Although we can classify workplace collaborations in numerous ways, all forms of collaboration share one attribute: they bring together individuals, groups, or distinct entities to achieve a stated objective. The effectiveness of a particular collaboration or style of collaboration depends, in part, on how well it suits the organizational context that hosts it. But in terms of its stated objective, there is one form of collaboration that is invariably ineffective. I call it the pseudo-collaboration.Pseudo-collaboration is a form of collaboration that appears outwardly to meet the definition of collaboration. It has a stated objective, and it brings together people or organizational structures that assert — and often believe — that they're working together to achieve that objective. But pseudo-collaborations have elements that distinguish them from the more benign but fecklessly ineffective conventional collaborations. Pseudo-collaborations are inherently incapable (or nearly incapable) of producing the results toward which they claim to be striving.
Two questions naturally arise. First, what properties of pseudo-collaborations deprive them of the possibility of achieving their stated objectives? And second, how can pseudo-collaborations survive in organizations that are supposedly so careful about how they allocate their resources?
What makes pseudo-collaborations so ineffective
Here are three examples of factors that make pseudo-collaborations inherently unable to achieve their stated objectives.
- Unintended consequences of the performance management system
- Some performance Pseudo-collaborations appear outwardly
to be genuine, but they are inherently
incapable of producing the results
toward which they claim to be striving management systems directly interfere with the performance of the pseudo-collaboration. For example, suppose Team A and Team B are engaged in a pseudo-collaboration, in addition to their regular responsibilities. And suppose that the organizational performance management system assesses the performance of these teams on the basis of a computed metric called velocity, defined to be the rate at which each team produces value from the tasks in their respective backlogs. Since neither team receives "velocity credit" for work performed in service to the collaboration, the teams both assign a low priority to collaboration work. It never gets done.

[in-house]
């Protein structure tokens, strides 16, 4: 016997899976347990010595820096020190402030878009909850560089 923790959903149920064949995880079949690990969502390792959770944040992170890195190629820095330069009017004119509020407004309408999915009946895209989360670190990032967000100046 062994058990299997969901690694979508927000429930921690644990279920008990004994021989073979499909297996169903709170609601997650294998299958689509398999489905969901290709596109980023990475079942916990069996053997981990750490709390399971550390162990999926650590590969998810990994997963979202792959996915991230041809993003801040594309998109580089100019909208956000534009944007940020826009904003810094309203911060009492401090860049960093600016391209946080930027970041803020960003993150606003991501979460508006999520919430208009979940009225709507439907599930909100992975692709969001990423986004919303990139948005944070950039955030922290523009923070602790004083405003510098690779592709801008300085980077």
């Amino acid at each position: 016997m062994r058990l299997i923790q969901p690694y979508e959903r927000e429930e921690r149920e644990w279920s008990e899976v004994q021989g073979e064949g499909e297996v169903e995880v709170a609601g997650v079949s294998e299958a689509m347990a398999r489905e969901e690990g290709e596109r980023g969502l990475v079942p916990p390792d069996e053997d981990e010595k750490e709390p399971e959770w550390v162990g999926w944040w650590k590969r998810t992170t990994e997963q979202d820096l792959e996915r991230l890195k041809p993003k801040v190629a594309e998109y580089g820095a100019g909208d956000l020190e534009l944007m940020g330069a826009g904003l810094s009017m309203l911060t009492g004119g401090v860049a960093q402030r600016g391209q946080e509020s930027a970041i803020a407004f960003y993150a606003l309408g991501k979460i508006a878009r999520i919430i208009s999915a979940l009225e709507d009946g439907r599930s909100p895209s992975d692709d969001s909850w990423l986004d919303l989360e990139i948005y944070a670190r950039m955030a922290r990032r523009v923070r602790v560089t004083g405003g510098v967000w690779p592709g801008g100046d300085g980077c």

- To address this problem would require including collaboration work in the teams' respective backlogs. But the teams resist this because they would be placing their own velocity ratings in each other's hands. That is, Team A might not be able to work on a task until Team B does its part. To limit this risk, both teams insist on excluding collaboration work from their backlogs.
- Insufficient or poorly defined range of authority
- To achieve their stated objectives, some collaborations require a defined range of organizational authority that empowers them to take the actions they must. If the actions they need to take require approval of other authorities outside the collaboration, then the effectiveness of the collaboration is at risk.